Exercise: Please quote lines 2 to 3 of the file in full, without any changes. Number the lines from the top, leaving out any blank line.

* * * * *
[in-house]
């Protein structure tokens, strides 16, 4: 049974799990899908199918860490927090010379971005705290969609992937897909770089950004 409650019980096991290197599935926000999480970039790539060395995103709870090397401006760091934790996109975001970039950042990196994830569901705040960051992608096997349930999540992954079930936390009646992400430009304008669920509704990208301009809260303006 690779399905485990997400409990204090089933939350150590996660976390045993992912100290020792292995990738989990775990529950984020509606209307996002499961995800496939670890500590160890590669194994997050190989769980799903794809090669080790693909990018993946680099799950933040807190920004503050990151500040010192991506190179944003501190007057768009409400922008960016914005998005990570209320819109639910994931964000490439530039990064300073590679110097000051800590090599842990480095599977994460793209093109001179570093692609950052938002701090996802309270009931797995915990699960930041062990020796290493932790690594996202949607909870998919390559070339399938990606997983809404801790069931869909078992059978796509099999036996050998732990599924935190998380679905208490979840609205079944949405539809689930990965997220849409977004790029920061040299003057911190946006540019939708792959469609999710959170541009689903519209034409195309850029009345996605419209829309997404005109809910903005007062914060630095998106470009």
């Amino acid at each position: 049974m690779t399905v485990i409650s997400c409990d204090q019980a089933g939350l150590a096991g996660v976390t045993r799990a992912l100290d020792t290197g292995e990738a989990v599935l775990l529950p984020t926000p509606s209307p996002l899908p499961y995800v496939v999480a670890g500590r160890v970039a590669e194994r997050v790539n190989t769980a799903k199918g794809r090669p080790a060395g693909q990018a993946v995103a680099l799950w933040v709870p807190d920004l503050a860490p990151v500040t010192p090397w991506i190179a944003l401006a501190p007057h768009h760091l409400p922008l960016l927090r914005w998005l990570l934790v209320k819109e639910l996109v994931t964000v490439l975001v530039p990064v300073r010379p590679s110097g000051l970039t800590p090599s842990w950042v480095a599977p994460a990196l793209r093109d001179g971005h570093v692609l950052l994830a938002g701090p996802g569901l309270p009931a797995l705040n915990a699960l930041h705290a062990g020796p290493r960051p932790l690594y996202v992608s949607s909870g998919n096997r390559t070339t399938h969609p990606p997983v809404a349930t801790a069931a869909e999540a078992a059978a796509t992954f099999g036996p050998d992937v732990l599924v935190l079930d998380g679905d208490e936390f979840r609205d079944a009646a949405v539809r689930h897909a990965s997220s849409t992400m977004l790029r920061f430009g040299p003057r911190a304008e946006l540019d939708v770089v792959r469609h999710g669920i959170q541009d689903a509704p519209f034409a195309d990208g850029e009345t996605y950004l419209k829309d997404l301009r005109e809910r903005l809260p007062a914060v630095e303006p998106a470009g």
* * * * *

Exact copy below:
């Protein structure tokens, strides 16, 4: 049974799990899908199918860490927090010379971005705290969609992937897909770089950004 409650019980096991290197599935926000999480970039790539060395995103709870090397401006760091934790996109975001970039950042990196994830569901705040960051992608096997349930999540992954079930936390009646992400430009304008669920509704990208301009809260303006 690779399905485990997400409990204090089933939350150590996660976390045993992912100290020792292995990738989990775990529950984020509606209307996002499961995800496939670890500590160890590669194994997050190989769980799903794809090669080790693909990018993946680099799950933040807190920004503050990151500040010192991506190179944003501190007057768009409400922008960016914005998005990570209320819109639910994931964000490439530039990064300073590679110097000051800590090599842990480095599977994460793209093109001179570093692609950052938002701090996802309270009931797995915990699960930041062990020796290493932790690594996202949607909870998919390559070339399938990606997983809404801790069931869909078992059978796509099999036996050998732990599924935190998380679905208490979840609205079944949405539809689930990965997220849409977004790029920061040299003057911190946006540019939708792959469609999710959170541009689903519209034409195309850029009345996605419209829309997404005109809910903005007062914060630095998106470009």
């Amino acid at each position: 049974m690779t399905v485990i409650s997400c409990d204090q019980a089933g939350l150590a096991g996660v976390t045993r799990a992912l100290d020792t290197g292995e990738a989990v599935l775990l529950p984020t926000p509606s209307p996002l899908p499961y995800v496939v999480a670890g500590r160890v970039a590669e194994r997050v790539n190989t769980a799903k199918g794809r090669p080790a060395g693909q990018a993946v995103a680099l799950w933040v709870p807190d920004l503050a860490p990151v500040t010192p090397w991506i190179a944003l401006a501190p007057h768009h760091l409400p922008l960016l927090r914005w998005l990570l934790v209320k819109e639910l996109v994931t964000v490439l975001v530039p990064v300073r010379p590679s110097g000051l970039t800590p090599s842990w950042v480095a599977p994460a990196l793209r093109d001179g971005h570093v692609l950052l994830a938002g701090p996802g569901l309270p009931a797995l705040n915990a699960l930041h705290a062990g020796p290493r960051p932790l690594y996202v992608s949607s909870g998919n096997r390559t070339t399938h969609p990606p997983v809404a349930t801790a069931a869909e999540a078992a059978a796509t992954f099999g036996p050998d992937v732990l599924v935190l079930d998380g679905d208490e936390f979840r609205d079944a009646a949405v539809r689930h897909a990965s997220s849409t992400m977004l790029r920061f430009g040299p003057r911190a304008e946006l540019d939708v770089v792959r469609h999710g669920i959170q541009d689903a509704p519209f034409a195309d990208g850029e009345t996605y950004l419209k829309d997404l301009r005109e809910r903005l809260p007062a914060v630095e303006p998106a470009g």